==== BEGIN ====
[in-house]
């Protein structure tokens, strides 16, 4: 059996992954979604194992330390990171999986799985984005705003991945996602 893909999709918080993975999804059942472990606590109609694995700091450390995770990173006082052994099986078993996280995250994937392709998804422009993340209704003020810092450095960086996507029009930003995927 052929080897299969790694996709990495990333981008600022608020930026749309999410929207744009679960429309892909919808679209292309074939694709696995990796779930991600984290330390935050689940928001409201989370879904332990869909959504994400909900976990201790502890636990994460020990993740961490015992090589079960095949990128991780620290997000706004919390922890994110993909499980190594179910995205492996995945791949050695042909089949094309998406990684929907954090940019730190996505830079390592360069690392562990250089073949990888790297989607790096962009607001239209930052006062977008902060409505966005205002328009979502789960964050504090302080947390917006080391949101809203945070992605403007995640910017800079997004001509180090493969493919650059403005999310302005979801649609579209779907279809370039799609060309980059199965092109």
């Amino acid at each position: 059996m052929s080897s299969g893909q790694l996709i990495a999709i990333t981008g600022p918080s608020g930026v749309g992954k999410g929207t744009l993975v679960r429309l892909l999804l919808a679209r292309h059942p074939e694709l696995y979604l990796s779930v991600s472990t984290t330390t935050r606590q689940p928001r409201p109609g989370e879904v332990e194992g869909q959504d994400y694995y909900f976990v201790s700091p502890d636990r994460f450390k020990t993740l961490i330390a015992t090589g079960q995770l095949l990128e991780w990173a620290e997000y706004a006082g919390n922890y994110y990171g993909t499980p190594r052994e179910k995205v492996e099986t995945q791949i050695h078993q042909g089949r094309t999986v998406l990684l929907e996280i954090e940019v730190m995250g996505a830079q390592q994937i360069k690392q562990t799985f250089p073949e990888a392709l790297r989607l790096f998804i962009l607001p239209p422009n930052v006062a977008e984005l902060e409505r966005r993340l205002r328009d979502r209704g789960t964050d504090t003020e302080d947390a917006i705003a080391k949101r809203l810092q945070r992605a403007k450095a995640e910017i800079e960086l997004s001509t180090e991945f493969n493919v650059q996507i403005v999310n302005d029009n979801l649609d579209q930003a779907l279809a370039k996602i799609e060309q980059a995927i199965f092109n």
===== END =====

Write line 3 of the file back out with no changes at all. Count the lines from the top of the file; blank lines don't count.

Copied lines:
């Amino acid at each position: 059996m052929s080897s299969g893909q790694l996709i990495a999709i990333t981008g600022p918080s608020g930026v749309g992954k999410g929207t744009l993975v679960r429309l892909l999804l919808a679209r292309h059942p074939e694709l696995y979604l990796s779930v991600s472990t984290t330390t935050r606590q689940p928001r409201p109609g989370e879904v332990e194992g869909q959504d994400y694995y909900f976990v201790s700091p502890d636990r994460f450390k020990t993740l961490i330390a015992t090589g079960q995770l095949l990128e991780w990173a620290e997000y706004a006082g919390n922890y994110y990171g993909t499980p190594r052994e179910k995205v492996e099986t995945q791949i050695h078993q042909g089949r094309t999986v998406l990684l929907e996280i954090e940019v730190m995250g996505a830079q390592q994937i360069k690392q562990t799985f250089p073949e990888a392709l790297r989607l790096f998804i962009l607001p239209p422009n930052v006062a977008e984005l902060e409505r966005r993340l205002r328009d979502r209704g789960t964050d504090t003020e302080d947390a917006i705003a080391k949101r809203l810092q945070r992605a403007k450095a995640e910017i800079e960086l997004s001509t180090e991945f493969n493919v650059q996507i403005v999310n302005d029009n979801l649609d579209q930003a779907l279809a370039k996602i799609e060309q980059a995927i199965f092109n």